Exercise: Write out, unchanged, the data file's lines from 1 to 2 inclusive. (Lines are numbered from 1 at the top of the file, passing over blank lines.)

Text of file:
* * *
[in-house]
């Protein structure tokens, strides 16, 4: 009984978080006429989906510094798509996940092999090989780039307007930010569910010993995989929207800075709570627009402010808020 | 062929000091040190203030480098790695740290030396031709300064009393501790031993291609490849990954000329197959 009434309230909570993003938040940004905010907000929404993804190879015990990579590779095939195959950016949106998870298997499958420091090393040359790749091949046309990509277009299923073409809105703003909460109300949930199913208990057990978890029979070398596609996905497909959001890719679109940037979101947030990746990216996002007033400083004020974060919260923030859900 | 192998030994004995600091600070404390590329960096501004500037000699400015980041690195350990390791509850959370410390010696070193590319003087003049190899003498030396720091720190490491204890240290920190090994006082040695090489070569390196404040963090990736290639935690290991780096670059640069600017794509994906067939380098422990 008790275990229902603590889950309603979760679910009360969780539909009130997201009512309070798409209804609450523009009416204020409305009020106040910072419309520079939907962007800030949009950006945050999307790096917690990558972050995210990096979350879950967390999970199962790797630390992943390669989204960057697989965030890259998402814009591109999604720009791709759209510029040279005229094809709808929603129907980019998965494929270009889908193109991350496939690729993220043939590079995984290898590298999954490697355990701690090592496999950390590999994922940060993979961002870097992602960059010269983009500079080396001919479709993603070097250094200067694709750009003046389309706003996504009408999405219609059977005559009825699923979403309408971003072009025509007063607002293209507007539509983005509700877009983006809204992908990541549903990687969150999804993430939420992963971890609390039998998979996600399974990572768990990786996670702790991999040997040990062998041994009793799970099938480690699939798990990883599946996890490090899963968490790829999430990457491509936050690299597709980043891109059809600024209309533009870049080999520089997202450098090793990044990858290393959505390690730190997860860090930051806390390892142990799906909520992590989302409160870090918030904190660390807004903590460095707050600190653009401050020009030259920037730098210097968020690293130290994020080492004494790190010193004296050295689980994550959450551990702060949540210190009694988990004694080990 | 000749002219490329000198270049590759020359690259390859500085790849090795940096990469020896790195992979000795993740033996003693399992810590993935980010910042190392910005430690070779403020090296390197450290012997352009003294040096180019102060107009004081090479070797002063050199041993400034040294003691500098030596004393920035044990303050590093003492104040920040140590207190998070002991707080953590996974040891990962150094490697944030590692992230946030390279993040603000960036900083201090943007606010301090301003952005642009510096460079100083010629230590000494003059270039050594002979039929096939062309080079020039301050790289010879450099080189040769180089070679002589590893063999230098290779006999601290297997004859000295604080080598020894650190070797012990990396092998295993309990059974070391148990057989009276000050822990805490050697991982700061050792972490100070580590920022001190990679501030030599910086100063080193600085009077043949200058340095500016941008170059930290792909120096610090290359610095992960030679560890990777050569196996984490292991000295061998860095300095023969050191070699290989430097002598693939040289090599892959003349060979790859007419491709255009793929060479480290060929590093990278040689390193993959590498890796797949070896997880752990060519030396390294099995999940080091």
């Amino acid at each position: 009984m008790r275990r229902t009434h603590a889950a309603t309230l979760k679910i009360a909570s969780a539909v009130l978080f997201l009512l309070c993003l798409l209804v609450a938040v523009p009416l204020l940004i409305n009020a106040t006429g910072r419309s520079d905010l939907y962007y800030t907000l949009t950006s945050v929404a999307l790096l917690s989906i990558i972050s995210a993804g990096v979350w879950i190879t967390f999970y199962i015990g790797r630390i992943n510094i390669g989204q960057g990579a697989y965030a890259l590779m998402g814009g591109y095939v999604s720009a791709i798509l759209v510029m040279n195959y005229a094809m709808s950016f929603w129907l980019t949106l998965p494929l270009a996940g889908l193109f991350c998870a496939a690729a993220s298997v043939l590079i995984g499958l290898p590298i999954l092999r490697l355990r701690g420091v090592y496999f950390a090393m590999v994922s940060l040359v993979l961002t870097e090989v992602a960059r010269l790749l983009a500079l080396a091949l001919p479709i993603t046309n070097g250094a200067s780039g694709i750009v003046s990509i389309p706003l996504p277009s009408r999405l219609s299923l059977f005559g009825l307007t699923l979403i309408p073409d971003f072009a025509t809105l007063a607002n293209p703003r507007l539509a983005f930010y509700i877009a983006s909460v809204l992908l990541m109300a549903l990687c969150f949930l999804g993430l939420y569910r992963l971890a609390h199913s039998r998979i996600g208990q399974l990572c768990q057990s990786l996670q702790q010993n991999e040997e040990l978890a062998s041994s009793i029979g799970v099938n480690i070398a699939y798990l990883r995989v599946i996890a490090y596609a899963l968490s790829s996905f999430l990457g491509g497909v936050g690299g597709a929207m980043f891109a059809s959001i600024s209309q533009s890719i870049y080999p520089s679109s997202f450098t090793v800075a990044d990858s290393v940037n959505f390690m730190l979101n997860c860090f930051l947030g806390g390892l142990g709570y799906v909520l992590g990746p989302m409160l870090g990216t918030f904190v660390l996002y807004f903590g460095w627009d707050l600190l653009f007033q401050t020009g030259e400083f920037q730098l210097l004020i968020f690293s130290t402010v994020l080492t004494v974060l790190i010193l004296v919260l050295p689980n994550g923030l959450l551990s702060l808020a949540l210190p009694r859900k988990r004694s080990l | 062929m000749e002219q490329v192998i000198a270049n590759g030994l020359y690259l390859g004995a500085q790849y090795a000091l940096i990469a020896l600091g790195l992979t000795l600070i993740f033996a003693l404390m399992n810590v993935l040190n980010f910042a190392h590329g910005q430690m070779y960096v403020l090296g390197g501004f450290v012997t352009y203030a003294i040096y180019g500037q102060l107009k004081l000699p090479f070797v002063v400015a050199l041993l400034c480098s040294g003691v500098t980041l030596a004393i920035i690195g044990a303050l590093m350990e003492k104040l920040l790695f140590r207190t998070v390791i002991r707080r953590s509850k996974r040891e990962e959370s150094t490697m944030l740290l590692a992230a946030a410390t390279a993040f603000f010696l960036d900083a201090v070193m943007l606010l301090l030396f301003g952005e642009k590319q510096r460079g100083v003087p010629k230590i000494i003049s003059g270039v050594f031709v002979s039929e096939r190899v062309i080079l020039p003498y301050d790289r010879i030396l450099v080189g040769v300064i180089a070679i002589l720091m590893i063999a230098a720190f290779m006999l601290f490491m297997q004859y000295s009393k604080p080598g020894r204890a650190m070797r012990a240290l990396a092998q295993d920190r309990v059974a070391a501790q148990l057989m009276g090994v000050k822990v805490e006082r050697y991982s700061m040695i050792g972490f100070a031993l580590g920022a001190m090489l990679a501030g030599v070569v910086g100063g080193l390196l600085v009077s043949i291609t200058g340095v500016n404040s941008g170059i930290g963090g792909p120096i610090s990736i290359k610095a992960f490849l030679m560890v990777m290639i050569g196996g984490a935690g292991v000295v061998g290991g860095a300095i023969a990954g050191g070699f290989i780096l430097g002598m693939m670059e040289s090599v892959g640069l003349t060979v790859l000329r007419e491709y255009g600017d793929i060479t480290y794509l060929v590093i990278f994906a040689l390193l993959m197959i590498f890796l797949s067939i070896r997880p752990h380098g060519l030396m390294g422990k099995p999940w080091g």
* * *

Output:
[in-house]
């Protein structure tokens, strides 16, 4: 009984978080006429989906510094798509996940092999090989780039307007930010569910010993995989929207800075709570627009402010808020 | 062929000091040190203030480098790695740290030396031709300064009393501790031993291609490849990954000329197959 009434309230909570993003938040940004905010907000929404993804190879015990990579590779095939195959950016949106998870298997499958420091090393040359790749091949046309990509277009299923073409809105703003909460109300949930199913208990057990978890029979070398596609996905497909959001890719679109940037979101947030990746990216996002007033400083004020974060919260923030859900 | 192998030994004995600091600070404390590329960096501004500037000699400015980041690195350990390791509850959370410390010696070193590319003087003049190899003498030396720091720190490491204890240290920190090994006082040695090489070569390196404040963090990736290639935690290991780096670059640069600017794509994906067939380098422990 008790275990229902603590889950309603979760679910009360969780539909009130997201009512309070798409209804609450523009009416204020409305009020106040910072419309520079939907962007800030949009950006945050999307790096917690990558972050995210990096979350879950967390999970199962790797630390992943390669989204960057697989965030890259998402814009591109999604720009791709759209510029040279005229094809709808929603129907980019998965494929270009889908193109991350496939690729993220043939590079995984290898590298999954490697355990701690090592496999950390590999994922940060993979961002870097992602960059010269983009500079080396001919479709993603070097250094200067694709750009003046389309706003996504009408999405219609059977005559009825699923979403309408971003072009025509007063607002293209507007539509983005509700877009983006809204992908990541549903990687969150999804993430939420992963971890609390039998998979996600399974990572768990990786996670702790991999040997040990062998041994009793799970099938480690699939798990990883599946996890490090899963968490790829999430990457491509936050690299597709980043891109059809600024209309533009870049080999520089997202450098090793990044990858290393959505390690730190997860860090930051806390390892142990799906909520992590989302409160870090918030904190660390807004903590460095707050600190653009401050020009030259920037730098210097968020690293130290994020080492004494790190010193004296050295689980994550959450551990702060949540210190009694988990004694080990 | 000749002219490329000198270049590759020359690259390859500085790849090795940096990469020896790195992979000795993740033996003693399992810590993935980010910042190392910005430690070779403020090296390197450290012997352009003294040096180019102060107009004081090479070797002063050199041993400034040294003691500098030596004393920035044990303050590093003492104040920040140590207190998070002991707080953590996974040891990962150094490697944030590692992230946030390279993040603000960036900083201090943007606010301090301003952005642009510096460079100083010629230590000494003059270039050594002979039929096939062309080079020039301050790289010879450099080189040769180089070679002589590893063999230098290779006999601290297997004859000295604080080598020894650190070797012990990396092998295993309990059974070391148990057989009276000050822990805490050697991982700061050792972490100070580590920022001190990679501030030599910086100063080193600085009077043949200058340095500016941008170059930290792909120096610090290359610095992960030679560890990777050569196996984490292991000295061998860095300095023969050191070699290989430097002598693939040289090599892959003349060979790859007419491709255009793929060479480290060929590093990278040689390193993959590498890796797949070896997880752990060519030396390294099995999940080091």